Maamba Reserve

As the ever-increasing European influence continued to have its devastating effects, numbers of Aborigines continued to declined. The marriage system, dependent on firm adherence to the intermixing of the two great moieties, began to fragment and the culture along with it.

A native reserve at Maamba at the foot of the Darling Scarp was established by Premier John Forrest in the 1890s in an effort to care for derelict Aborigines. It was in the present-day Forrestfield / Wattle Grove area including what is now Hartfield Park.

Daisy Bates visited the area in 1905, pitching her tent and talking with the Aborigines over a period of time.

Prior to the formation of the reserve, the area had been a place where many Aboriginal tracks crossed in the sandy foothills where travel was easier than in the hills. People mainly from the sub-groups of the Beeloo people, would congregate socially. A “scarred tree” which has now been fenced off in Hartfield Park, is thought to have been used to produce bark which would have been used to create shields and coolamons (dish-shaped utensils used to carry food or even a baby).

Further documented Aboriginal / European history in the Kalamunda area

Emma Wallis, who with her husband John was the first settler at Walliston in 1880, used to teach her children how to count in the local Aboriginal language. Her daughter, Mrs Florence Halleen, of Walliston in 1978 could still count up to four – kine, koojal, ballakoojal. She still remembers the words for a full stomach – kobul moorat.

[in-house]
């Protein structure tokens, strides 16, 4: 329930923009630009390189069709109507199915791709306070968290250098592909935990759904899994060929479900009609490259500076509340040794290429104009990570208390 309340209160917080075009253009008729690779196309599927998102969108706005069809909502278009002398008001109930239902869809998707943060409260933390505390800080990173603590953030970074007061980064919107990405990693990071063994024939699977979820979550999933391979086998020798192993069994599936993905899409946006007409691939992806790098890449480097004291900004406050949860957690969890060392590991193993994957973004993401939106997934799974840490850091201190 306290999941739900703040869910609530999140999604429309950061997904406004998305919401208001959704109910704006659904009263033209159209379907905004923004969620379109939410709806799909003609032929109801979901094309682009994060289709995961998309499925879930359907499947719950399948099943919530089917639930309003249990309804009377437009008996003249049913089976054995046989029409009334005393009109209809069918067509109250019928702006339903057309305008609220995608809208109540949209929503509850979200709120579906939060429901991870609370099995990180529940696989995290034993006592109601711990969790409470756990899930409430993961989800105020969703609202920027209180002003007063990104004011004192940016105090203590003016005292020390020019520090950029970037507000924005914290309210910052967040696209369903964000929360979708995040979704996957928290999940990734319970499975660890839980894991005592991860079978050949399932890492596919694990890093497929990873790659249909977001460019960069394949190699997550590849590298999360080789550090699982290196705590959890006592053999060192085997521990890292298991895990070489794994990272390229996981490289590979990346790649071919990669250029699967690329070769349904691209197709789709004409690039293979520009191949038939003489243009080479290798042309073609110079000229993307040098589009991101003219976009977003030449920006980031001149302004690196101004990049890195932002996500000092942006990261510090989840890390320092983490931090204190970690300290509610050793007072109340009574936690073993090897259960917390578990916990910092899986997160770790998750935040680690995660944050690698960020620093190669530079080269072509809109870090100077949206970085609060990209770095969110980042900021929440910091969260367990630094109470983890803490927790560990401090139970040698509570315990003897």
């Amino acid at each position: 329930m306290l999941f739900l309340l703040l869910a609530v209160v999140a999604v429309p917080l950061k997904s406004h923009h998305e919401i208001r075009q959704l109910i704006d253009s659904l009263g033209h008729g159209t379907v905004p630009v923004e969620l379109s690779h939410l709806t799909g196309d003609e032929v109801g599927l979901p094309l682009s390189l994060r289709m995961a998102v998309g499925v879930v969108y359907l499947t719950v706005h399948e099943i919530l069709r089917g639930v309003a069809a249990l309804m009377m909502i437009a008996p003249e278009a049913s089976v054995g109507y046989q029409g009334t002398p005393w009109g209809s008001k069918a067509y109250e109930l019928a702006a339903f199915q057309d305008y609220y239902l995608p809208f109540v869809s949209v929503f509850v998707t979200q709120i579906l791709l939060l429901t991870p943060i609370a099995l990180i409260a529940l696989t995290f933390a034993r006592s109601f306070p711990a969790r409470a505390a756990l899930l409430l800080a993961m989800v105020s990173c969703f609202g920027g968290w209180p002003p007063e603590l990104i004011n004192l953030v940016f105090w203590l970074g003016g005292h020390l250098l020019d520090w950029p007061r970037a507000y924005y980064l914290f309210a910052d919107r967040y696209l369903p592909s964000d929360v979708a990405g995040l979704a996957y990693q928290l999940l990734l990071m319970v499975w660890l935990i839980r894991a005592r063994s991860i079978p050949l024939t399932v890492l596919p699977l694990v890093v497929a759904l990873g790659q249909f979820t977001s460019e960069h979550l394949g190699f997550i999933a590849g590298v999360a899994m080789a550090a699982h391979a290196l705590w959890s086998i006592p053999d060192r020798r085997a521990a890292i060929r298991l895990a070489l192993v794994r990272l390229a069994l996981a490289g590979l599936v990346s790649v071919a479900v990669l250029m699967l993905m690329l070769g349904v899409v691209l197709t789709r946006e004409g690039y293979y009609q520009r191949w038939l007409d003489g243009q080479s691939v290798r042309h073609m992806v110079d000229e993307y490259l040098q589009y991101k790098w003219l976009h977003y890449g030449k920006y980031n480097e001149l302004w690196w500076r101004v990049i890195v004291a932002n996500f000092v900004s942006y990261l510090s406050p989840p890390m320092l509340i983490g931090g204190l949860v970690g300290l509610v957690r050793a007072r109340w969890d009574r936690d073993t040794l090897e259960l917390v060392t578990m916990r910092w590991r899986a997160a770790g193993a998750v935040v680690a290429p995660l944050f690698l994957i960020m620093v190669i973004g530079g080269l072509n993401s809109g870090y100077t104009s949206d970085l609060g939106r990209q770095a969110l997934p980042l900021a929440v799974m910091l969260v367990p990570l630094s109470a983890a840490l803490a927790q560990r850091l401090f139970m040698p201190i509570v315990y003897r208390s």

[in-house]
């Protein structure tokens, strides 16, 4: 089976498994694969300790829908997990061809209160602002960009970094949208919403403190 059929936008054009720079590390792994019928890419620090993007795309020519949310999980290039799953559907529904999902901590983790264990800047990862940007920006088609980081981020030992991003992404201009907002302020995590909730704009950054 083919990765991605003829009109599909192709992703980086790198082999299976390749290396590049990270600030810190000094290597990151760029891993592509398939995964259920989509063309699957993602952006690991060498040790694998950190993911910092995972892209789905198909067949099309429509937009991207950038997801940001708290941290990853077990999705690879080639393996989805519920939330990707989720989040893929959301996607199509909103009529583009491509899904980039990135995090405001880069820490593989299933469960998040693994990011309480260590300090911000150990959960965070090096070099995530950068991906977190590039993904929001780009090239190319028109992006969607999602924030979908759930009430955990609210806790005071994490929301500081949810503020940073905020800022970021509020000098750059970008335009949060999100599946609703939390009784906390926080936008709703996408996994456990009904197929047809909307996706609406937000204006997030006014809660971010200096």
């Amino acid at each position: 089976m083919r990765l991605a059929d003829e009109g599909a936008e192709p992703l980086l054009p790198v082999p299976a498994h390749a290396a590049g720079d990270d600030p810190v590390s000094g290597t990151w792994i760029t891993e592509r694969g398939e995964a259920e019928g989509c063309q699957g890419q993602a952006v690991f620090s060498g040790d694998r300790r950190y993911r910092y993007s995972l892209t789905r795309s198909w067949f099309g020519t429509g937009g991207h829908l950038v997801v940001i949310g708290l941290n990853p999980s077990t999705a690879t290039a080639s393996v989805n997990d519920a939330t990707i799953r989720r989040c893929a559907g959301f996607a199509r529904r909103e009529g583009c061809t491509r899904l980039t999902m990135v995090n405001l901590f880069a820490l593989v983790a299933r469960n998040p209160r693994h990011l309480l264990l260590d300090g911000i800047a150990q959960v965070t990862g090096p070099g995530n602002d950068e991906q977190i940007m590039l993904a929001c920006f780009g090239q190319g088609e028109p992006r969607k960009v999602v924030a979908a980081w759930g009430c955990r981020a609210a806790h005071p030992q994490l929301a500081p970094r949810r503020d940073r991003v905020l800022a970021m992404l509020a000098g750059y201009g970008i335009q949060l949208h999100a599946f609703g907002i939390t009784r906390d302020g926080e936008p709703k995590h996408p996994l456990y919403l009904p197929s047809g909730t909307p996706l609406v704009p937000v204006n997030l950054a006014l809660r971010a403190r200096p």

In the 1890s, it is recorded how Aboriginal people used to call at the lonely bush dwelling of Henry and Hester King in what is now known as Paull’s Valley in the hope of being given flour.

By the 1930s, a much Westernised Aboriginal family was living in a tent and a lean-to in the bush near the Paull Family of Paull’s Valley. This was the family of Ted Nannup. Ted cut timber for Jack Honnor. Mrs Nannup and her two children, Shirley and Lionel, would visit the Paulls and their housekeeper every Saturday. Mrs Nannup would have afternoon tea with Miss Elliott while all the children played together.

Ted Nannup served in the Australian Forces in World War 2 and lost his life in Singapore. One of the memorial trees (and accompanying plaque) in Stirk Park is for Ted and can still be seen there.

Ray Owen former Shire President, mentions in his taped memoirs, the use of the service of some Aboriginal trackers in the 1940s.

Other Aboriginal men were employed in the local timber industry. One was Harry Isaacs who worked as a teamster at Smailes Mill in the 1930s. Harry was the son of Sammy Isaacs, who, with Grace Bussell, had saved the lives of many people shipwrecked off the South West coast when the Georgette was wrecked near the beach in 1876. Sammy had first sighted the ship in trouble and had ridden 13 kilometres to alert the Bussell family, most of whom were not at the homestead. He and Grace then proceeded to rescue women and children from the disaster, especially from the lifeboat which had capsized. Sammy was rewarded with a land grant, and, even more significantly, with full citizenship rights for himself and his heirs.

Records show that Sammy Isaacs Junior (Sammy’s grandson and Harry’s son) attended the Barton’s Mill School and performed as a black and white minstrel at a concert.

Many people remember Harry Isaacs as a “thorough-going gentleman” who, being a regular partner at the local dances, always used a fresh, white handkerchief between his hand and his partner’s dress.

(Courtesy of the Kalamunda Library Service and researchers, Carol Mansfield and Marcia Maher).